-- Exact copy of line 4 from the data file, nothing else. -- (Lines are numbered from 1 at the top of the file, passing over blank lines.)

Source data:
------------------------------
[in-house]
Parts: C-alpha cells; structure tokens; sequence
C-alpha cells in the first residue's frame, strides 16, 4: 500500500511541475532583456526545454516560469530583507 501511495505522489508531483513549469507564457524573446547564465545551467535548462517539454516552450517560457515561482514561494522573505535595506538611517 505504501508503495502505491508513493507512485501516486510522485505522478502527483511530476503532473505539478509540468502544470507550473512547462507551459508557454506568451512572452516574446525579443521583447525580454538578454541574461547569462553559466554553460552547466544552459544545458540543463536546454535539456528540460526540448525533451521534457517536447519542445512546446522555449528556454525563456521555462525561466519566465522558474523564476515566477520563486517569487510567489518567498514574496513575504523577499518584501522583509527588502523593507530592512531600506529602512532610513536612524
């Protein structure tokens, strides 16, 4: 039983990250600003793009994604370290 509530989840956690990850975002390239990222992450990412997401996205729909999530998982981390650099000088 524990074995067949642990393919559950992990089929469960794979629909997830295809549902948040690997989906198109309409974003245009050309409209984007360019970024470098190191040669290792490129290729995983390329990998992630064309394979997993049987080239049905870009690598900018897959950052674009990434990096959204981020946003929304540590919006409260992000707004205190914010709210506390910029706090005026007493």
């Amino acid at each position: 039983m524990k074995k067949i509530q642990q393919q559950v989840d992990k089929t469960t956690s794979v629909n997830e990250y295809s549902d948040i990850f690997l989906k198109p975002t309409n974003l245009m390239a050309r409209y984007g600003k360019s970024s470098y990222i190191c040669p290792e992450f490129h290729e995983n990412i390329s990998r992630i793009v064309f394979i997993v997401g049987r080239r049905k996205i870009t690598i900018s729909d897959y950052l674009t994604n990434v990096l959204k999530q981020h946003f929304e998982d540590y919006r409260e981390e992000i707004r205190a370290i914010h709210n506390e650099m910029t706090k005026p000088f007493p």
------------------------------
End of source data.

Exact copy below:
């Protein structure tokens, strides 16, 4: 039983990250600003793009994604370290 509530989840956690990850975002390239990222992450990412997401996205729909999530998982981390650099000088 524990074995067949642990393919559950992990089929469960794979629909997830295809549902948040690997989906198109309409974003245009050309409209984007360019970024470098190191040669290792490129290729995983390329990998992630064309394979997993049987080239049905870009690598900018897959950052674009990434990096959204981020946003929304540590919006409260992000707004205190914010709210506390910029706090005026007493």